The compositions are perfectly produced, so I wonder what conditions did you have, working on the album? Do you have your own studio already? Or did you spend some time at a real studio?

Hamish: The Grand Reclamation EP was recorded at Academy Studio with our old mucker Dan Mullins. So it was all a bit of a revisit to old haunts and connecting to old times. Moving forward, we want to continue to try different approaches. We did a session recording two songs with a very hands on producer, which was a very different experience for me, and worth pursuing even though it strayed a bit away from our natural sound. A good experiment. However, finding Nathan Bailey was a revelation. He captured us perfectly in a live session, and that pointed out what was most important; and that's capturing the intensity of our live sound.

Shaun: Returning back to Academy studios was a very enjoyable experience. Like harking back to the old days. Nathan Bailey did us a truly fantastic job. He nailed it right away, so very professional.

I was surprised that 'A Grand Reclamation' was released by Transcending Records (US) and Cosmic Key Creations (Netherlands). How did these gents find you? You know - two men who played in Solstice and MDB, that's already a brand in itself: I'm surprised that the EP didn't appear on some major label.

Hamish: I approached each of those labels as I had respect for each of them in what they were doing. We've had one deal offered so far for an album on a more recognised label, but we're still waiting on that to gone through. I really hope soon though.

Chaz and Rich left Godthrymm in 2018, and the band became a trio with Danny Lambert on bass / vocals. Did he take part in writing stuff for Godthrymm's forthcoming EP 'Dead In The Studio'?

Shaun: Danny comes along with some great ideas. He fits and understands perfectly what Godthrymm is all about and shares the same vision.

Hamish: Absolutely, he brings in great vocal lines and hooks that I would otherwise be a bit riff-blind to come up with! He also contributed awesome riffage to the song 'Beyond The Veil' which will be on the album.

I see that there are three songs on the EP, and all these live studio tracks were already uploaded on YouTube. While 'The Devil I'll Be' sounds quite dynamic and catchy, 'Cursed Are The Many' is pretty mournful and down-to-earth. And 'We Are The Dead' is a kind of mix of both. I need to say that EP sounds damn killer… I guess that I have just one question: why did you choose to record all tracks live in the studio?

Shaun: The first EP is so very far removed as to how we sound now so, it was a must that we should record some live footage as soon as possible.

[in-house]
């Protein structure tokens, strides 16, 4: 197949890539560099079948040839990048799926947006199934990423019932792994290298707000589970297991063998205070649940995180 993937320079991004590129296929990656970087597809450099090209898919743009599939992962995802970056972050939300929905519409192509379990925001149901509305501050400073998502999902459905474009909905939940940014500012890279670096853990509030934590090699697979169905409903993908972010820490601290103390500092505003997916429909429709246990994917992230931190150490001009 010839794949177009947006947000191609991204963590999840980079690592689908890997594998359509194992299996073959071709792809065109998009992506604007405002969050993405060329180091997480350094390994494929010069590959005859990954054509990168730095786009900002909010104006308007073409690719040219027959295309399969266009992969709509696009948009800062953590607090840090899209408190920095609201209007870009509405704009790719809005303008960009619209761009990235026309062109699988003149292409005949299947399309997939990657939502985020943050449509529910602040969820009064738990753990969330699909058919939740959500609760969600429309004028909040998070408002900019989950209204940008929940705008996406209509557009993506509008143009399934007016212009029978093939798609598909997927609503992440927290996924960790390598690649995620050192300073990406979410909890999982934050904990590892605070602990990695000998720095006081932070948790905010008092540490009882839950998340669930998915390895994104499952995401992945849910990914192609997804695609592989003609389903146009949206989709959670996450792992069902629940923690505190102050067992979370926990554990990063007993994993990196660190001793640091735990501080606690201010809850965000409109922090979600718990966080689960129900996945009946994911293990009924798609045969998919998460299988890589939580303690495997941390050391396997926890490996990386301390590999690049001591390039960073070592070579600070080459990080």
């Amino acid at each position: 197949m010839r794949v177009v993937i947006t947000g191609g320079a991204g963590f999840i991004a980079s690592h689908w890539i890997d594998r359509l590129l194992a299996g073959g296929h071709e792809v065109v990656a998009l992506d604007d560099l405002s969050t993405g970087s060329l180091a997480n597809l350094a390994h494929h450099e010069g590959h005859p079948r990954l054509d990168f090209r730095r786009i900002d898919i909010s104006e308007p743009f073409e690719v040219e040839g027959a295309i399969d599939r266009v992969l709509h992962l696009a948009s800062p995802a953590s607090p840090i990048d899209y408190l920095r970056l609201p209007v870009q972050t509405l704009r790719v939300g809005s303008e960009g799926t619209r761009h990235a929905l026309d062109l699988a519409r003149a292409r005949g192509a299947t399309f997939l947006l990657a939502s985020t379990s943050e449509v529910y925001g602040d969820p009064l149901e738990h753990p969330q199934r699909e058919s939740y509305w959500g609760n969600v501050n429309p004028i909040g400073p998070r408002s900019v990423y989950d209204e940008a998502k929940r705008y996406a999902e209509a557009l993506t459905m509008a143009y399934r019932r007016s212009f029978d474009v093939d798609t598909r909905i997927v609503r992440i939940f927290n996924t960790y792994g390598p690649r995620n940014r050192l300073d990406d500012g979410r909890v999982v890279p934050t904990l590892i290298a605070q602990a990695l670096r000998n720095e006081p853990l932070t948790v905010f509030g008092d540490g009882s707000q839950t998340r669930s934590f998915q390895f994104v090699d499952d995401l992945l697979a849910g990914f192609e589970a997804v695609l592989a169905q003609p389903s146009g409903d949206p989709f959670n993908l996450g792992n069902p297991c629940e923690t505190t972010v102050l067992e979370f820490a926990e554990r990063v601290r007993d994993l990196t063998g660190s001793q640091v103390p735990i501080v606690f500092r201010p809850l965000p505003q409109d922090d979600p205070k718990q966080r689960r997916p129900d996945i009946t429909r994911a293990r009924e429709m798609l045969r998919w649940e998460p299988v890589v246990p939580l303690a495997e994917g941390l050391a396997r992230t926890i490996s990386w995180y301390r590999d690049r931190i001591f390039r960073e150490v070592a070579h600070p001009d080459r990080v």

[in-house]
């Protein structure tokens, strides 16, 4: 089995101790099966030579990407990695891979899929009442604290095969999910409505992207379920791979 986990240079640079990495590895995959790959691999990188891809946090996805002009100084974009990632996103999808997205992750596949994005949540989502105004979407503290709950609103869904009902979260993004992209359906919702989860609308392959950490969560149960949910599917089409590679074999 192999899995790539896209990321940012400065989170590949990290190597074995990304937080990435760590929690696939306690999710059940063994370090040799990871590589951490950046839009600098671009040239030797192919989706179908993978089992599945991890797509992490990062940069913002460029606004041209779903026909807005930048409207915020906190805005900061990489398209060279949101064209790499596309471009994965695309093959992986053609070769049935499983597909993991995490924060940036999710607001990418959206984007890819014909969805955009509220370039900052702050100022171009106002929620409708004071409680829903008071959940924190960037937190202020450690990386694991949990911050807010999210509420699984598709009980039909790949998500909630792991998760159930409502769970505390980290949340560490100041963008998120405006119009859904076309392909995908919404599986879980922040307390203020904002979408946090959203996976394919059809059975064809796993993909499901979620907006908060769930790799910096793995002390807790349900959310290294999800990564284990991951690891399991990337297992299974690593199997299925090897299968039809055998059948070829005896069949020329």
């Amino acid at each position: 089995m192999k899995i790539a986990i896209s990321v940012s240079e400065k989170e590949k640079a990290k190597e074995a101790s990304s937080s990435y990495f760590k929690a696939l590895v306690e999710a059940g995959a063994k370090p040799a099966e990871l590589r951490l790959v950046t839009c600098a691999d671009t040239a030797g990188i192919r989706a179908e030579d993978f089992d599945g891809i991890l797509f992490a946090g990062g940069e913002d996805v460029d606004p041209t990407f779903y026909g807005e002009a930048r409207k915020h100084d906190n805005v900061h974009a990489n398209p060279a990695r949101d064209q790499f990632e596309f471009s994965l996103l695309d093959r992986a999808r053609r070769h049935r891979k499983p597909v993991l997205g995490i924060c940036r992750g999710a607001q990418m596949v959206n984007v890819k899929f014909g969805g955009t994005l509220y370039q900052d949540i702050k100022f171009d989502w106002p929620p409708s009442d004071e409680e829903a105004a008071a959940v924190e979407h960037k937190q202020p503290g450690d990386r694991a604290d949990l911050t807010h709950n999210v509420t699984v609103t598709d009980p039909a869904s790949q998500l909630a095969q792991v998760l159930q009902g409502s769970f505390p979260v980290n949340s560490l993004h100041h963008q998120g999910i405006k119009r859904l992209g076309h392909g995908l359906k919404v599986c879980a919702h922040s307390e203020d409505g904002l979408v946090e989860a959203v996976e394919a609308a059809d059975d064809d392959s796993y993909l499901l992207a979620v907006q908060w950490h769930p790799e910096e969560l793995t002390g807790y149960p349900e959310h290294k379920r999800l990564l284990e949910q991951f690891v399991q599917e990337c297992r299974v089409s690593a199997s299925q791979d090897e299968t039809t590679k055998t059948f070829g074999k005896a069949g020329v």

Hamish: Over the course of the shows we've been playing, we've proven to be a strong live band, and that's what we wanted to capture. I don't feel debut EP really does is justice now, so I woanted something else to act as an introduction to the band.

Speaking about shows – how tight is your gig schedule for 2019? And do you have ambitions to spread Godthrymm's words as far as it's possible with your shows?

Hamish: We've got a few things lined up - first show in London and return shows in a few cities we've got before. We'd love to get back playing a few shows outside of the U.K. though. We've only done the In Flammen show so far. So anyone wanting to book us, please get in touch!!

Shaun: Yeah, we have a couple of things in the pipeline in regards to overseas shows but, nothing concrete as yet. Would be super cool if something becomes of them though.

Godthrymm - 'We Are The Dead' (Official, 2019):

Isn't it time for Godthrymm's full-length album? How do you see your prospects?

Shaun: We are more than ready now to record a full length release. We have all the material to do this so, we really feel the need to enter the studio as soon as humanly possible.

Hamish: It certainly is, and we are desperate to get back to the studio and record. It's a different world out there. Our past history doesn't influence much I feel. We just need someone to give us a chance and a bit of a budget, and we will create a great album of crushing power. It will be my tenth full length album I've recorded, yet also feels like it would be my first.

Will you keep the full-length album in the vein of 'Dead In The Studio'? What kind of ideas do you aim to fulfil in it?

Hamish: We just want to expand in the sound we've got, record the songs to the best that they can be. All the time pushing the limits of what we can do. I want to hear more harmonies and more sorrow.

Shaun: It seems that; every time we write another song it's better than the last. We just have this magical connection. We know our direction/vision, it's very clear to us all. When a song reaches fruition it really is such a joy.

Okay, gents, I'd like to thank you both for this nice conversation, my pleasure. And I hope that people will dig Godthrymm's new material, as 'Dead In The Studio' is really worth attention, that's a killer album. Didn't we miss anything? How would you like to finish the interview?

Hamish: Thank you so much for taking the time to speak to us. Thank you to everyone who has checked us out so far, and please do get in touch if there's a way you think we can work together; be it gigs or releases, cheers!

Shaun: Thank you very much for taking the time with this interview Aleksey and, for your interest in Godthrymm. Thank you to everyone who continues to support us. Hopefully we will see you ALL real soon, horns up ^^

Click HERE to discuss this interview on the doom-metal forum.

Visit the Godthrymm bandpage.

Interviewed on 2019-06-30 by Comrade Aleks Evdokimov.
Rotten Copper
Advertise your band, label or distro on doom-metal.com